Amaravati: A dream capital or a pipedream?
Jaya Prakash Adusumilli
Amaravati: The festive air which announces the onset of monsoon is missing here. For the second consecutive year, farmers of Uddandarayunipalem, Lingayapalem and Thalayapalem have not celebrated Eruvaka, the festival where farmers symbolically sow nine different seeds (navadanya), decorate their bulls and ploughs, and pray for a good harvest.
The fields that should have been dotted with banana and sugarcane plantations, vegetables and flowers are lying fallow. All this, for a reason. The three villages will make up the core area of Andhra Pradesh Chief Minister N. Chandrababu Naidu’s audacious dream — Amaravati, a spanking new capital for the State.
The State government has pooled 33,000 acres of land from farmers of 29 villages, including the aforementioned three. “We made them partners in the capital project under the Land Pooling Scheme (LPS) by returning developed plots of 1,000 sq. yards for residential use and 250 sq. yards and 400 sq. yards for commercial use for farmers of dry and wet lands respectively [for every acre taken away],” says Naidu. The government even threw in an annuity of Rs.40,000 for 10 years for the early birds.
Thullur, the village first chosen for locating the core capital – the other two Mandadam and Uddandarayunipalem — is evidently among the earliest beneficiaries. Ninety per cent of the residents today live in double-storeyed buildings, in what was once a dusty hamlet. More than half of the households own a car. Three liquor shops have come up where there were none a year ago.
“We are happy. The capital project has changed our lives — and lifestyle,” says Ramesh, a farmer, as he washes his gleaming new Maruti Alto. He has parted with six acres under the LPS and bought four acres near Eluru in West Godavari district.
Critics have called the LPS a deception to escape from stringent provisions of the Land Acquisition Act. Naidu allegedly wooed the influential large farmers of the Kamma community, to which he belongs, to part with their lands, leaving hardly any choice for the small and marginal farmers.
There were threats to invoke the Land Acquisition Act and forcibly take away the land, which would have put farm owners at tremendous loss as they would have just got compensation for land based on government rates.
Activists Medha Patkar and MG Devasahayam of the National Alliance of People’s Movements have accused the state government of using the LPS, “meant to be voluntary”, to forcefully acquire land.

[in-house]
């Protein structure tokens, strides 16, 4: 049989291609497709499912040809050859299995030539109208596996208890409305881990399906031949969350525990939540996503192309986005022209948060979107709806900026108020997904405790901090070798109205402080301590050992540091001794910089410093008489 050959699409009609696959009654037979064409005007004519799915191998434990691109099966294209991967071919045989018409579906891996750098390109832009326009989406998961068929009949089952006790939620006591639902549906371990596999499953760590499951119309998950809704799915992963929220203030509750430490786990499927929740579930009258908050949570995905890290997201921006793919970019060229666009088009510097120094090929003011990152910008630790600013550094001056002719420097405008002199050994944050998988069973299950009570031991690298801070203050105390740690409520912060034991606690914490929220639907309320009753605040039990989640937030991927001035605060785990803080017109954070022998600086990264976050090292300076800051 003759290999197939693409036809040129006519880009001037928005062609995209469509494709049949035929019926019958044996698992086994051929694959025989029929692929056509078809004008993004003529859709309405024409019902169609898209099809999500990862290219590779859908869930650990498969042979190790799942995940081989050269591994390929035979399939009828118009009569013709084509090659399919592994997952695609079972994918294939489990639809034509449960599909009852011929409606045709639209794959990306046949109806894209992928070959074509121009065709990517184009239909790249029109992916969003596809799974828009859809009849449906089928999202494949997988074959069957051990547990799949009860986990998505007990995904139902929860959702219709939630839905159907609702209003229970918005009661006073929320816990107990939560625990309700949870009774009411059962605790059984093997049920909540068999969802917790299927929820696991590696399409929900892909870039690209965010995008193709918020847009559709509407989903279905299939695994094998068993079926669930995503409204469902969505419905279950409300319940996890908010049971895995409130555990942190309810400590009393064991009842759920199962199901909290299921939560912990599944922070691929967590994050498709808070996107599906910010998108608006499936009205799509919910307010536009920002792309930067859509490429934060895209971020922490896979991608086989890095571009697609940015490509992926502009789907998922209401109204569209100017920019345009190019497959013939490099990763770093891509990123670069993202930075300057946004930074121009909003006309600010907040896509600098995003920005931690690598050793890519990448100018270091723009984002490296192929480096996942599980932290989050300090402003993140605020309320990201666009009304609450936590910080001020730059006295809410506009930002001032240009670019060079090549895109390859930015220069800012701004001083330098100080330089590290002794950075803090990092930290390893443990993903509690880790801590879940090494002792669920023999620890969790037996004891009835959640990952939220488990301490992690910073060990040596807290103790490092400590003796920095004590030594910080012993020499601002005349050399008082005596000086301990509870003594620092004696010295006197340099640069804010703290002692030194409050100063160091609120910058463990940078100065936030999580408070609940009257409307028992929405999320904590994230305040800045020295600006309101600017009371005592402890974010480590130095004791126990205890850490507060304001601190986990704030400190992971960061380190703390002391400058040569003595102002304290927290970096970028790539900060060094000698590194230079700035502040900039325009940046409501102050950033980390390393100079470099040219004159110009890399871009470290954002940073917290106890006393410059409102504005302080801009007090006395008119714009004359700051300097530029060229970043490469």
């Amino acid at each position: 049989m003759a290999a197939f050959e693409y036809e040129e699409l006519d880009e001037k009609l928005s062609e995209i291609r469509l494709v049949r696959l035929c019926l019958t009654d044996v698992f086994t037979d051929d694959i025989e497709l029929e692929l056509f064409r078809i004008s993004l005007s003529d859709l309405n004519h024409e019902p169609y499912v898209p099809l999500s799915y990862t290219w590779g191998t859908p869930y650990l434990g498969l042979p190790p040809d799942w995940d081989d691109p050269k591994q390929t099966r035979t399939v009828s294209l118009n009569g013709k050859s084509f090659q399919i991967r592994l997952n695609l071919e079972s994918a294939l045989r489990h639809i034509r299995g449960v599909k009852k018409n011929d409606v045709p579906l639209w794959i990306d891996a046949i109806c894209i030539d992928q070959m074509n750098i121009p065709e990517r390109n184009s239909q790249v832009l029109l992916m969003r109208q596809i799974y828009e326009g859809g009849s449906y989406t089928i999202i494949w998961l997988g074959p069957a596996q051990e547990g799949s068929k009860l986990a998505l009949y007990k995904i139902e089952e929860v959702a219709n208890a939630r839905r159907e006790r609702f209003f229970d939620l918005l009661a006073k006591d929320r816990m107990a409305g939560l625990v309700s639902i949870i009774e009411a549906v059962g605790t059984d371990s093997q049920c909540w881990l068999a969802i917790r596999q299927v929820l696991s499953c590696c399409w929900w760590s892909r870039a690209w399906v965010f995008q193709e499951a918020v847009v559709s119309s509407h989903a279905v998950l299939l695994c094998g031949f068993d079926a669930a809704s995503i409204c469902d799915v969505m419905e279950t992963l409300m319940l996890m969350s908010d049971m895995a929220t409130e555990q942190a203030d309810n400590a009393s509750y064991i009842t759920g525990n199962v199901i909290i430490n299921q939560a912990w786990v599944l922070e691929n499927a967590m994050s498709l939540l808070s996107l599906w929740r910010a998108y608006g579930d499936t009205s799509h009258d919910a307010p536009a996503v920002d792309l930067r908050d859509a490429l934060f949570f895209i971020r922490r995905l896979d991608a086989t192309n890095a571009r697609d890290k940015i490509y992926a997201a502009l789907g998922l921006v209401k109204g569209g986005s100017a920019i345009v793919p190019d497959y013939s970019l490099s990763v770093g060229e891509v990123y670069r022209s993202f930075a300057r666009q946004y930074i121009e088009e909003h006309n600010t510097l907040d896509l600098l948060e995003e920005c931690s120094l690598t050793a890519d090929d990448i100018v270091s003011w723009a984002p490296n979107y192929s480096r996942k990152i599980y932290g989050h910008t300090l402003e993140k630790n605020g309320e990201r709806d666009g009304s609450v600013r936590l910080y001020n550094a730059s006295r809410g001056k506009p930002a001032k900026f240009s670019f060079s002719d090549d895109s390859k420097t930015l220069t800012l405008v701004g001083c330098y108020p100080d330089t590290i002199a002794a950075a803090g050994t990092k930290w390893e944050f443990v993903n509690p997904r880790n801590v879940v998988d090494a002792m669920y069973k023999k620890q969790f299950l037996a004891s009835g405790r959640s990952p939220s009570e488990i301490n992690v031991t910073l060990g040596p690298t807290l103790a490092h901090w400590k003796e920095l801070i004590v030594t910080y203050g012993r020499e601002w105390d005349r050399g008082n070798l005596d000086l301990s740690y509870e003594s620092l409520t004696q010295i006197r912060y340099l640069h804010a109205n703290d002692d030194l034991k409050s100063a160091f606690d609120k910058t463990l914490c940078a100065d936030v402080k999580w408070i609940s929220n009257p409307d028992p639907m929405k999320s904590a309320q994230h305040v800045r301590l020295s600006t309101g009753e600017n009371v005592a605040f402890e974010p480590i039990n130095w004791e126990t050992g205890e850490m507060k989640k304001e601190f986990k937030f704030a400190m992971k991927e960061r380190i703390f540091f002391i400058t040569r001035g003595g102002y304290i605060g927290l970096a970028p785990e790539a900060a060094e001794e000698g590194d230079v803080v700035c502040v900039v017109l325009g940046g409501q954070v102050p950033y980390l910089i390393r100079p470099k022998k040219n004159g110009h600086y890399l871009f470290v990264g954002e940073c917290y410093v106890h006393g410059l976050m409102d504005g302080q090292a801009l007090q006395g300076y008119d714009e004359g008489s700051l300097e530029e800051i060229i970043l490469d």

YS Jaganmohan Reddy, opposition leader, in the Legislative Assembly, calls the scheme “land fooling”. “What the government did was to take away large chunks of fertile land from farmers and pass them on to the corporates in highly questionable deals,” he alleges.
A concerted effort to downplay the downside is also on display as the government steamrollers ahead swallowing 33,000 acres of agriculture.
Picture this: In village after village, the vast expanse of fertile land on the Krishna river bank has nothing raised on it. Many of the 22,000 farmers who have given away farming land in these 29 villages under the LPS have no clue what the future holds for them barring the big farmers who have made a killing from the scheme.
Among the worst hit are thousands of agriculture labourers, dependent on farms for livelihood. The government is only willing to offer them a pension of Rs.2,500 a month. Tenant farmers do not figure in the scheme of things at all as they neither own any land to get developed plots nor do they want to get bracketed as labourers. Yet the government has been claiming that there will be no displacement and that the LPS has ensured a “win-win” situation.
The Chief Minister’s chosen site for the proposed new capital harks back to a revered past. Barely 25 km away from the core area of the in-the-works capital are the ruins of the ancient town of Amaravati, capital of the Satavahanas who ruled in the second century BC.
Statues from the Amaravati Mahachaitya, one of the biggest Buddhist stupas in Andhra Pradesh, are now star exhibits at the British Museum in London, and Naidu has been lobbying hard to get some of these back to be displayed at the existing museum here to leverage the rich history in promoting a “futuristic” Amaravati.
His choice has quite expectedly resulted in a real estate boom which threatens to swallow up its more renowned historical cousin. “Prices of land around Amaravati have soared — in some cases four times — following Naidu’s announcement. We get inquiries from people in Hyderabad, Chennai and Bengaluru who want to invest,” says Kondaveeti Srinivas, a real estate agent for two years now.
But on the ground, at Uddandarayunipalem, where the glitzy, ‘smart’ city will take shape, it’ll take a while for construction to commence. But a 3D model placed in the middle of the barren expanse, closely guarded by a police picket, gives a glimpse of Naidu’s dream: skyscrapers, roads, railway lines, flyovers and landmarks such as the Assembly, Raj Bhavan, High Court and Secretariat.
“I want it to be a world-class, grand and smart city. The vision for a city should be for 100 or even 1,000 years. You need to think big. The concept of a city has changed… I am not only competing with centuries-old Hyderabad, Bengaluru, Chennai but also foreign cities. My capital city should be a cut above them to be a good investment destination,” Naidu had told The Hindu in a recent interview on completion of two years in office, when asked why he had gone in for 33,000 acres.
The Chief Minister is personally supervising the planning, design and execution of works and narrates with a flourish the beauty of his upcoming city to any visitor who cares to listen. He holds weekly meetings with his team comprising the Municipal Administration and Urban Development Ministry and Andhra Pradesh Capital Region Development Authority (APCRD) commissioner.